U.S. imposes sanctions on Venezuelan state oil firm PDVSA

The United States has imposed sanctions on Venezuelan state-owned oil firm PDVSA, White House national security adviser John Bolton says.

White House downplays '5,000 troops to Colombia' note seen at news conference

A Petroleos de Venezuela, S.A., employee walks past a mural at the company's facility in El Tigre, Venezuela. The U.S. government has frozen the state-owned oil company's assets in the U.S. and barred Americans from doing business with the firm. (Bloomberg)

The Trump administration imposed sanctions Monday on the state-owned oil company of Venezuela, a potentially critical economic move aimed at increasing pressure on President Nicolas Maduro to cede power to the opposition in the South American nation.

The sanctions, announced by Treasury Secretary Steven Mnuchin and national security adviser John Bolton, include a freeze on any assets that Petroleos De Venezuela SA (PDVSA) has in U.S. jurisdictions and bar Americans from doing business with the company.

That means Maduro's increasingly isolated government will lose access to one of its most important sources of income and foreign currency along with around $7 billion in PDVSA assets. 

The move follows the unusual decision by the U.S. and other nations last week to recognize the opposition leader of the National Assembly, Juan Guaido, as the interim president of Venezuela instead of Maduro, who was re-elected last year in an election widely seen as fraudulent. The once prosperous nation has been in an economic collapse, with several million citizens fleeing to neighbouring countries.

"We have continued to expose the corruption of Maduro and his cronies, and today's action ensures they can no longer loot the assets of the Venezuelan people," Bolton said at a White House news conference.

Bolton said he expects Monday's actions against PDVSA will result in more than $11 billion US in lost export proceeds over the next year.

​In remarks televised Monday on state TV, Maduro called the sanctions "criminal" and accused the U.S. of robbing Venezuelans of oil riches that rightfully belong to them.

"Hands off Venezuela," Maduro said forcefully in a direct message to Trump. The embattled president said he will be announcing a range of measures in response to the U.S. sanctions within the coming hours but has provided no details.

Troops to Colombia?

Reporters noticed during the news conference Bolton was holding a notepad, on which he had written "5,000 troops to Colombia" — fuelling speculation that Washington is mulling military intervention in the region. When asked about the note, the White House restated that "all options are on the table."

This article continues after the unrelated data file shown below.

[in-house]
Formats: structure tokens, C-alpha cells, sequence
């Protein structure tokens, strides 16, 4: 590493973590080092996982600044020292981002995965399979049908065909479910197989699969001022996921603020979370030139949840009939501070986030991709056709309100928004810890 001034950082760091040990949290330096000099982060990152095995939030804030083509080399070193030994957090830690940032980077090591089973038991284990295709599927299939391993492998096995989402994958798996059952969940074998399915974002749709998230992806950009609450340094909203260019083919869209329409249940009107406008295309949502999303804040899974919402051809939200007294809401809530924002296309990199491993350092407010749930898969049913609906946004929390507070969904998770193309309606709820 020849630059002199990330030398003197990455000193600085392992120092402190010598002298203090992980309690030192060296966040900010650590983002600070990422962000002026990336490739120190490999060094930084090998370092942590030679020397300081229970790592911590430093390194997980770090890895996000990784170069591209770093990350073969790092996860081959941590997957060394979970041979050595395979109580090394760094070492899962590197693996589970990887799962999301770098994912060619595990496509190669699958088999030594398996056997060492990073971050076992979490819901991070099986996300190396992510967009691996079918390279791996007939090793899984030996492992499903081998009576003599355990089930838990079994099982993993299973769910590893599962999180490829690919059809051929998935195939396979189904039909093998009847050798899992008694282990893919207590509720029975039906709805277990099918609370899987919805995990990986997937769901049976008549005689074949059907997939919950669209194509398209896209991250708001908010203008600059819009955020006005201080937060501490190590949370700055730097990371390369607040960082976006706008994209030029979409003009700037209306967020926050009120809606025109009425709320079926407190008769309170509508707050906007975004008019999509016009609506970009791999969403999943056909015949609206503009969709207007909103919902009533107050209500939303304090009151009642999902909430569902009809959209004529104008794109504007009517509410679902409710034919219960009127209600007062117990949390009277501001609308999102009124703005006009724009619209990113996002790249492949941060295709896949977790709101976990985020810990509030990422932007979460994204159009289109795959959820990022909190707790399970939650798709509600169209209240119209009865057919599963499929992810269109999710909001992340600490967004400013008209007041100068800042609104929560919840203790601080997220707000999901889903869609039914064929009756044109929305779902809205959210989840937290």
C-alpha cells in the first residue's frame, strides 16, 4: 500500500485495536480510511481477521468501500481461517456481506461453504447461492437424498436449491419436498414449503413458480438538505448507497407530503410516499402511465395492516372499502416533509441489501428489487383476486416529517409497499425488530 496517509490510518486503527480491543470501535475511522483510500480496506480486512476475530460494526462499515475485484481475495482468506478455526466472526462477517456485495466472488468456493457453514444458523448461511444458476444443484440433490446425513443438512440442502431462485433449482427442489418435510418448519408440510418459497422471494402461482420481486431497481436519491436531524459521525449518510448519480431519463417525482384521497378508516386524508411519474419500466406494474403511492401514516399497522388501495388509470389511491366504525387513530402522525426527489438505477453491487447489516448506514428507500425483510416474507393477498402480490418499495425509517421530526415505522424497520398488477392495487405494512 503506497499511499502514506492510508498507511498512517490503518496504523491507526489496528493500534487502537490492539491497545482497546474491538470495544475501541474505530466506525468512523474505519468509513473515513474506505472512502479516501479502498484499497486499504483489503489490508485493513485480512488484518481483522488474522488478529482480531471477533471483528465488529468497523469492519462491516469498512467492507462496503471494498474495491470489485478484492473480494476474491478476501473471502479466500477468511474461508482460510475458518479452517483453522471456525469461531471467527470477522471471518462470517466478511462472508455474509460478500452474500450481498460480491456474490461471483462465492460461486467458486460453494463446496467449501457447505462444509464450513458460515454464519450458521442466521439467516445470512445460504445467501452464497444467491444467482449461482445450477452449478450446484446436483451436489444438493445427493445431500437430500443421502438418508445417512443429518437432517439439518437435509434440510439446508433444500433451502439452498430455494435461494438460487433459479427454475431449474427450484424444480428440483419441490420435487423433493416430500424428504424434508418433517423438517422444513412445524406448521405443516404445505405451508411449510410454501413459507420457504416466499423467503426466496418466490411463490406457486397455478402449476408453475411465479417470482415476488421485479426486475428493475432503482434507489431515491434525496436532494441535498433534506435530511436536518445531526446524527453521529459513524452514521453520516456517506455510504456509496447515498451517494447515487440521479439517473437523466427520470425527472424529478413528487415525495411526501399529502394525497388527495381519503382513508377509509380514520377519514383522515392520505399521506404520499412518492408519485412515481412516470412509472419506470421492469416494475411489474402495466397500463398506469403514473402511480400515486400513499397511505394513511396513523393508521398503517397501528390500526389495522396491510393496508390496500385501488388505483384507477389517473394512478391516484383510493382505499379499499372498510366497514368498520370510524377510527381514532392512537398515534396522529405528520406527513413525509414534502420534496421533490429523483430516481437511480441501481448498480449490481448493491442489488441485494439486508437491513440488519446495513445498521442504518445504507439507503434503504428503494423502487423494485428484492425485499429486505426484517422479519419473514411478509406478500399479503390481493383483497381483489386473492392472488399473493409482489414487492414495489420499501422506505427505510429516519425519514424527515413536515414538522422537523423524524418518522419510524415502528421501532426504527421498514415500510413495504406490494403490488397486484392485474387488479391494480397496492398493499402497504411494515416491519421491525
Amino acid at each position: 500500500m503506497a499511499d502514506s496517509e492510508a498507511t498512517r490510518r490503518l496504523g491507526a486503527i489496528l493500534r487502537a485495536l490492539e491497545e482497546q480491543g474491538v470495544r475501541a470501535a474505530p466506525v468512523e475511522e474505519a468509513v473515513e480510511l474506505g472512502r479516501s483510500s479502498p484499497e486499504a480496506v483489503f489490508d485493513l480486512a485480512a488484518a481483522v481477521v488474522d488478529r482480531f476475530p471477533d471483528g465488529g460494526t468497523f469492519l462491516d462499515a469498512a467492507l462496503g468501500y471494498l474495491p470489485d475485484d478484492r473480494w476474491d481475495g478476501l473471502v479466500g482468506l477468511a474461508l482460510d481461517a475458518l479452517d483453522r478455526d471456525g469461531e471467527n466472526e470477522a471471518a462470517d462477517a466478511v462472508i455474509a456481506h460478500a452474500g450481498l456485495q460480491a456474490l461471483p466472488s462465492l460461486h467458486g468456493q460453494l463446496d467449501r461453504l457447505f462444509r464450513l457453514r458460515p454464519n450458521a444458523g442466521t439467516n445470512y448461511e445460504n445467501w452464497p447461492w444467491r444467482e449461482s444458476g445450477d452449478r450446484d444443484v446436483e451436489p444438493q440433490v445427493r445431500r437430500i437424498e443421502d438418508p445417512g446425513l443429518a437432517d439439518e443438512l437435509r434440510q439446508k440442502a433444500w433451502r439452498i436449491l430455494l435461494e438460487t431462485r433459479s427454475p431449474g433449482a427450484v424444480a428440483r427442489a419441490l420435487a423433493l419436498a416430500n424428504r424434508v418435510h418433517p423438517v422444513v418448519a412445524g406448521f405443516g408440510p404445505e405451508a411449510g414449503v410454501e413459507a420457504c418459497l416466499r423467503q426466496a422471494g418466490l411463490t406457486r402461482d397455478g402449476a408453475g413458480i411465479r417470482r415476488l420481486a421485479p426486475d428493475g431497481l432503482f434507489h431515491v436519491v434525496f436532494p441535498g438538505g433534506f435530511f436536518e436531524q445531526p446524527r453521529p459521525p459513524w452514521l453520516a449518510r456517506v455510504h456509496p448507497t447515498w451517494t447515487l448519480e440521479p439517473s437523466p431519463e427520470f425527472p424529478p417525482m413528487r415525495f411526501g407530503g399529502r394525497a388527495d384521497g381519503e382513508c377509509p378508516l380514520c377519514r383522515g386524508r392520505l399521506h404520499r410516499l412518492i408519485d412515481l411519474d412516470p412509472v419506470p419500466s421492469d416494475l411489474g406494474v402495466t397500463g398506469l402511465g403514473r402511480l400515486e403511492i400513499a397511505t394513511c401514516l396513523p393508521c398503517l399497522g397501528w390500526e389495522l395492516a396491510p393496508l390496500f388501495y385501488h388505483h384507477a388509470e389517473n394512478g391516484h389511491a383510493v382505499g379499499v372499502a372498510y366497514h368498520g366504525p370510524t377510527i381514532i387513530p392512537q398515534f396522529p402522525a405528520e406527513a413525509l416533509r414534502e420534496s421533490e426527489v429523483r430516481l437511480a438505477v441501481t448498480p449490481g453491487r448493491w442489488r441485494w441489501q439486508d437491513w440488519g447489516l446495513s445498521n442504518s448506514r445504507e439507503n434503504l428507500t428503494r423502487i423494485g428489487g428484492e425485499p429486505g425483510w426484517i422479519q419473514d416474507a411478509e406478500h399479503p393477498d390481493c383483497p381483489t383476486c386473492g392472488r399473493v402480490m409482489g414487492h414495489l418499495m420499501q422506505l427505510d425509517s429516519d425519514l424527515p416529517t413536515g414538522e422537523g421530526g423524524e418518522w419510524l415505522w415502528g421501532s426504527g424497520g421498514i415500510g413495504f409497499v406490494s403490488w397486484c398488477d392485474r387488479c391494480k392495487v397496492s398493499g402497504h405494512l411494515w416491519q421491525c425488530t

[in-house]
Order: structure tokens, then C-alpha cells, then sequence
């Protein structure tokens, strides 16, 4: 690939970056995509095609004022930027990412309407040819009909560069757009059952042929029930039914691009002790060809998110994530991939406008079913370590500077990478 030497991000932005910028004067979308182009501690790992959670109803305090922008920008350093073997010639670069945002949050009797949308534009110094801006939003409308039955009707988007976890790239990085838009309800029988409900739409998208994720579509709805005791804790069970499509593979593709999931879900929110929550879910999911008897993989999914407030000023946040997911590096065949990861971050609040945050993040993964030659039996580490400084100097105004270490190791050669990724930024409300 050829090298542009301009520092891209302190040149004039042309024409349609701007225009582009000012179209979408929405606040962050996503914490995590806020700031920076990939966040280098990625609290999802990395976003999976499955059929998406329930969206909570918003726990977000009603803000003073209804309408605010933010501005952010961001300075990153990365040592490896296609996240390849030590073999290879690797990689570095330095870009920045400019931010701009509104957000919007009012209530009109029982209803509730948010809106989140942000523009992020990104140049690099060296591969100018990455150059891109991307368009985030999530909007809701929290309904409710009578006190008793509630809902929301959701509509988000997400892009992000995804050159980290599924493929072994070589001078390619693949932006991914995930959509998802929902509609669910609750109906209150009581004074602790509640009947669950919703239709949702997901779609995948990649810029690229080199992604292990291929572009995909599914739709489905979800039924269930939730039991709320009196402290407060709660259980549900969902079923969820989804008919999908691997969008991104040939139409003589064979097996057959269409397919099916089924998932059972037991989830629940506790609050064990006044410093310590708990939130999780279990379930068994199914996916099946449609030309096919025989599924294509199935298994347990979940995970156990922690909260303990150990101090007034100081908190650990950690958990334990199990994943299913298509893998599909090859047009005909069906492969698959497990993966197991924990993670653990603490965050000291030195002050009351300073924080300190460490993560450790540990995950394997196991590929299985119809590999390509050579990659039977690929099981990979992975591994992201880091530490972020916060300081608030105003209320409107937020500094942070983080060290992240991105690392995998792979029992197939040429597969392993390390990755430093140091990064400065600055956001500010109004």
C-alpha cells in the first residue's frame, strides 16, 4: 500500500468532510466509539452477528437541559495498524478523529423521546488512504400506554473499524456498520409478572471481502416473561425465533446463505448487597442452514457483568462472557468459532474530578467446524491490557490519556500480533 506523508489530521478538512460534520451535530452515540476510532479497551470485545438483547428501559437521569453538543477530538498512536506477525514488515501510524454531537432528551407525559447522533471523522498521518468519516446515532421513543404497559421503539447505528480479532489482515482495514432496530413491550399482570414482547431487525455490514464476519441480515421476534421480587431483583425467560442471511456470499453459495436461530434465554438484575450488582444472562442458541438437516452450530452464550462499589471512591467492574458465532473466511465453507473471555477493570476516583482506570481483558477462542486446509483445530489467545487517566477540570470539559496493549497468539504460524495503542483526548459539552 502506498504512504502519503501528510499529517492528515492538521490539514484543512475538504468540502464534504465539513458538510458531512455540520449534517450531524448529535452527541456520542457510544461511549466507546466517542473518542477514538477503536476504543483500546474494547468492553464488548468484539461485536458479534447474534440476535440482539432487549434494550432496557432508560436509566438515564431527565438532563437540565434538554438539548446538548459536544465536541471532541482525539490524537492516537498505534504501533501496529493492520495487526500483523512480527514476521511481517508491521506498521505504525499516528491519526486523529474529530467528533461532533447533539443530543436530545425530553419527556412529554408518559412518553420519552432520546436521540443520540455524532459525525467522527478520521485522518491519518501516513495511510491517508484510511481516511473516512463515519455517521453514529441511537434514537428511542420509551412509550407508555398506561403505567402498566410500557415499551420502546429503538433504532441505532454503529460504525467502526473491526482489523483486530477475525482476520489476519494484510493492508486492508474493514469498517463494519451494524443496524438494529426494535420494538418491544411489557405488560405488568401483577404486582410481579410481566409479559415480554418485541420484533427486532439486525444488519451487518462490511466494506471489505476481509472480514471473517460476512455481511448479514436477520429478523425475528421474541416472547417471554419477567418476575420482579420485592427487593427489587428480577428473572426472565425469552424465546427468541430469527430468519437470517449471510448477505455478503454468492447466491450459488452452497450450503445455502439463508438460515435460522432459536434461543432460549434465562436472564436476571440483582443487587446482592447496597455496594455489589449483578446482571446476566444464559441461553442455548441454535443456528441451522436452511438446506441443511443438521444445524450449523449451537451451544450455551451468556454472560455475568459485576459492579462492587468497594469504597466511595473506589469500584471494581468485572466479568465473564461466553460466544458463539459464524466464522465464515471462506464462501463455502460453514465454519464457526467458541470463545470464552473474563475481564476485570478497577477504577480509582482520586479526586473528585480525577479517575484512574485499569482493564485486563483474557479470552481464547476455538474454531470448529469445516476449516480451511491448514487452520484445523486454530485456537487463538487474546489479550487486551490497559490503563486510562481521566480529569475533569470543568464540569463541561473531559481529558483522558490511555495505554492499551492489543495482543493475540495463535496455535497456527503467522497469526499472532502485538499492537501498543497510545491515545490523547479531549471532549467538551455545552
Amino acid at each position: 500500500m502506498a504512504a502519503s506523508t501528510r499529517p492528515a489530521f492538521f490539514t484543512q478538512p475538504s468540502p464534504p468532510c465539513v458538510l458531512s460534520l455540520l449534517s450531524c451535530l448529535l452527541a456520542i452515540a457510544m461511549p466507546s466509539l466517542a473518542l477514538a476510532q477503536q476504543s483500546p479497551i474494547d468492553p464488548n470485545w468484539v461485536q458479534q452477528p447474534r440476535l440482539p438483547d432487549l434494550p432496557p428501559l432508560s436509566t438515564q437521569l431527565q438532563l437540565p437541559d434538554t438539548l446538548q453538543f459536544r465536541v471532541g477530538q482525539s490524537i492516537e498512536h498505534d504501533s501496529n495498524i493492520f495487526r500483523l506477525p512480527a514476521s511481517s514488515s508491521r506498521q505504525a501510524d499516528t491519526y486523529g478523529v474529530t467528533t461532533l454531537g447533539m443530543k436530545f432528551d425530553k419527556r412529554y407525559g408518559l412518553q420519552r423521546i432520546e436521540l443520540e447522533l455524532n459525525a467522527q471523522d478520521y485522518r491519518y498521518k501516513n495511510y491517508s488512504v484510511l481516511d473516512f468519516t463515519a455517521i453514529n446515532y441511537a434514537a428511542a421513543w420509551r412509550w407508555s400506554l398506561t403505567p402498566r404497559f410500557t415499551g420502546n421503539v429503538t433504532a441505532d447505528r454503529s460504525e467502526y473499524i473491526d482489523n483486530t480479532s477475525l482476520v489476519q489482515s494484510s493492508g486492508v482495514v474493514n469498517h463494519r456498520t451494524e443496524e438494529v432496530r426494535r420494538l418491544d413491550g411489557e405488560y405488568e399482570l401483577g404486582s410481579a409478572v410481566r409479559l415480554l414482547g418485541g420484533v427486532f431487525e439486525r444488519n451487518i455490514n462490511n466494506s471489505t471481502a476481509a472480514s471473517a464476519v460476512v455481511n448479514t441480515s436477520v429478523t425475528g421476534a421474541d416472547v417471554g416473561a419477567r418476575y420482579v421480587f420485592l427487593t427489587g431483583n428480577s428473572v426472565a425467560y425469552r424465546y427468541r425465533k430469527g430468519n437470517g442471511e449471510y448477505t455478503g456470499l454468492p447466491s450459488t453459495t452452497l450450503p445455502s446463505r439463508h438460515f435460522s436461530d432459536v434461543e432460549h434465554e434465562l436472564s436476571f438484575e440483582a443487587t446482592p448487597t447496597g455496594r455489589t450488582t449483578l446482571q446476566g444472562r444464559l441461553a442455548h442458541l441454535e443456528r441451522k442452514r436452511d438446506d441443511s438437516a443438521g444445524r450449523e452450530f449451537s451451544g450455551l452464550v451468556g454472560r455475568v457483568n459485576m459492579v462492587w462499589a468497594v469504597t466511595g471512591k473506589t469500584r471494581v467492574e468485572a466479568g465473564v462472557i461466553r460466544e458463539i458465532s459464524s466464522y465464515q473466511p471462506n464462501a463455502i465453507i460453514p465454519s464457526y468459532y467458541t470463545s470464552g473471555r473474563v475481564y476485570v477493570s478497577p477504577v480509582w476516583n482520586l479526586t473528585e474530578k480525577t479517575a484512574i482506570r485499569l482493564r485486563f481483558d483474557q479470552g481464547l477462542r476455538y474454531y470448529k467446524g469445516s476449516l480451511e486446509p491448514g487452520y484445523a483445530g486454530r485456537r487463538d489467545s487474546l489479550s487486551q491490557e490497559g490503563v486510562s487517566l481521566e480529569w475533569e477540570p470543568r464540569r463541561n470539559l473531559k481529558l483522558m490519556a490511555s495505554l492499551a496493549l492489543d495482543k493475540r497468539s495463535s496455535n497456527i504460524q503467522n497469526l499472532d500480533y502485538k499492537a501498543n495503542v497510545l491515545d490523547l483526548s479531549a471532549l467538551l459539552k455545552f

The phrase '5,000 troops to Colombia' was spotted on national security adviser John Bolton's notepad during Monday's press briefing at the White House. (Evan Vucci/Associated Press)

Colombia borders Venezuela and its government has sided with the U.S. in opposing Maduro. Trump and other administration officials have repeatedly said "all options" are under consideration as they seek to pressure Maduro to give up power. 

Oil exports to U.S. declining

Secretary of State Mike Pompeo stressed that the new sanctions do not target the people of Venezuela and will not affect humanitarian assistance, including medicine and medical devices that are "desperately needed after years of economic destruction under Maduro's rule."

Republican Sen. Marco Rubio of Florida., a vocal critic of Maduro who has called for such sanctions, welcomed the move even before it was announced.

"The Maduro crime family has used PDVSA to buy and keep the support of many military leaders," Rubio said. "The oil belongs to the Venezuelan people, and therefore the money PDVSA earns from its export will now be returned to the people through their legitimate constitutional government."

The sanctions will not likely affect consumer prices at the gas pump but will hit oil refiners, particularly those on the U.S. Gulf Coast.

Venezuelan oil exports to the U.S. have declined steadily over the years, falling particularly sharply over the past decade as its production plummeted amid its long economic and political crisis. The U.S. imported less than 500,000 barrels a day of Venezuelan crude and petroleum products in 2017, down from more than 1.2 million barrels a day in 2008, according to the Energy Information Administration.

Still, Venezuela has consistently been the third- or fourth-largest supplier of crude oil to the United States, and any disruption of imports could be costly for refiners. In 2017, the most recent year that data were available, Venezuela accounted for about 6 percent of U.S. crude imports.

Valero and Citgo are among the largest importers of Venezuelan crude.

Mnuchin said the Treasury Department also took steps Monday to authorize certain transactions and activities with PDVSA. He said Citgo assets in the United States will be allowed to continue to operate — provided that any funds that would otherwise go to the state-owned oil company be sent to a blocked account in the United States.

Venezuela is very reliant on the U.S. for its oil revenue. The country sends 41 per cent of its oil exports to the U.S. Critically, U.S. refiners are among the few customers that pay cash to Venezuela for its oil. That's because Venezuela's oil shipments to China and Russia are usually taken as repayment for billions of dollars in debts.

With files from The Associated Press and CBC News